Be Unsociable on the Net

31/07/2007

In my experience, anabolics people with the richest social life and level of satisfaction in real life practically ignore the net. Not long ago, one of my friends was asking me ‘What is a blog?’ For most people exploring the net that would be an unthinkable question, but he was quite honest. His perception of the net is absolutely utilitarian; there is email, access to research data bases (ISI web of science) and information on finance (his passion). Blogs, wikis, and other ‘strange names’ were absolutely a non-entity for him.

Unless one lives in places like Dannevirke (New Zealand), there should be plenty of opportunities to find ways of interacting in real life with people that share one’s interests. Then, why do so many people seem to reduce their social life to the web? Shyness, loneliness, feelings of not fitting anywhere else? How many times have you caught yourself starting an argument with a guy calling himself neo or another equally creative name? I know, some times is tempting to ‘pick up a fight’ in Slashdot telling people that Linux sucks, but shouldn’t one have something better to do?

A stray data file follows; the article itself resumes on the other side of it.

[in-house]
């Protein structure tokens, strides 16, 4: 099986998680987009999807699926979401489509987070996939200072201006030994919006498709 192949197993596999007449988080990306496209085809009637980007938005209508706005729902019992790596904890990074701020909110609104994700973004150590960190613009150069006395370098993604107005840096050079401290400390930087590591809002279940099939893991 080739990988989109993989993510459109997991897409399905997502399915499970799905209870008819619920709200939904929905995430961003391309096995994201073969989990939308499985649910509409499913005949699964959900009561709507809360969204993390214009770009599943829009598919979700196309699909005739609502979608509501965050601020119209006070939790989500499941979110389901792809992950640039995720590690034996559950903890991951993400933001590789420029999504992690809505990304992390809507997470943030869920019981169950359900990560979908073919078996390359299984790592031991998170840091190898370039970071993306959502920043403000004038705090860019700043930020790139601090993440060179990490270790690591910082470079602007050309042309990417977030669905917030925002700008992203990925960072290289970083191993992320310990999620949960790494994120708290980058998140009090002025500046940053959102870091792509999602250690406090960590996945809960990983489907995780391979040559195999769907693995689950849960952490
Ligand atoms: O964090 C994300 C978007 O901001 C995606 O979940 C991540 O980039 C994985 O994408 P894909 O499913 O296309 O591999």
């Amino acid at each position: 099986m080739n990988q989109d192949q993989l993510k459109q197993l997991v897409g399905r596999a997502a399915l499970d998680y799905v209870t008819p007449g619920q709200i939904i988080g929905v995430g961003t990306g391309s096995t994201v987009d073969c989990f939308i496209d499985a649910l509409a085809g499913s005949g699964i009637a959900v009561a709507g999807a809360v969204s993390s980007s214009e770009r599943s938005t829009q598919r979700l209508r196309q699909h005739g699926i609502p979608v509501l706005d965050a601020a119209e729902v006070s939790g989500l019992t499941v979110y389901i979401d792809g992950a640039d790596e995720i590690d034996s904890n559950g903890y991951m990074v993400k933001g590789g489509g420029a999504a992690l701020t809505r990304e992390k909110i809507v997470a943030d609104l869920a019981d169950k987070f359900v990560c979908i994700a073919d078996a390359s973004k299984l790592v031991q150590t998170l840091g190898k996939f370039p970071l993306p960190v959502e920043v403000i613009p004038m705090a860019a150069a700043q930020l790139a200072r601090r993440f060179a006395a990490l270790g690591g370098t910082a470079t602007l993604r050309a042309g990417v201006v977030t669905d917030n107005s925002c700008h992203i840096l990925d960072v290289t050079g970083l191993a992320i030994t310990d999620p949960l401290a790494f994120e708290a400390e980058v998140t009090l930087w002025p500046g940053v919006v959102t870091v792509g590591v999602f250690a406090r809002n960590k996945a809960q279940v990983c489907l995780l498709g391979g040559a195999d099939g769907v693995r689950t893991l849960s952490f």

May be one step to reduce time browsing — which I have to say is probably my greatest time waster — is to share real life with other people. It sounds corny, but if I look back at my most productive times they coincide with having my best friends. Simple: if I can spend time with great people why would I be arguing with neo? I am now trying to be as unsociable as possible; forget about comments, flame wars and the temptation to score cheap points in an internet forum. Point scoring is too costly: better spending time with people I really care about.

Then, what happens with all that web 2.0, social sites out there? We are still welcome to use them, but I doubt that our lives are much more productive or richer because we are sharing bookmarks using an AJAX interface. That is a nice solution to the wrong problem*.

(*)Maybe I am too old to ‘get it’ concerning online social networks. But, maybe, they are just tacky time wasters.

Filed in productivity

No comments yet.

Write a comment: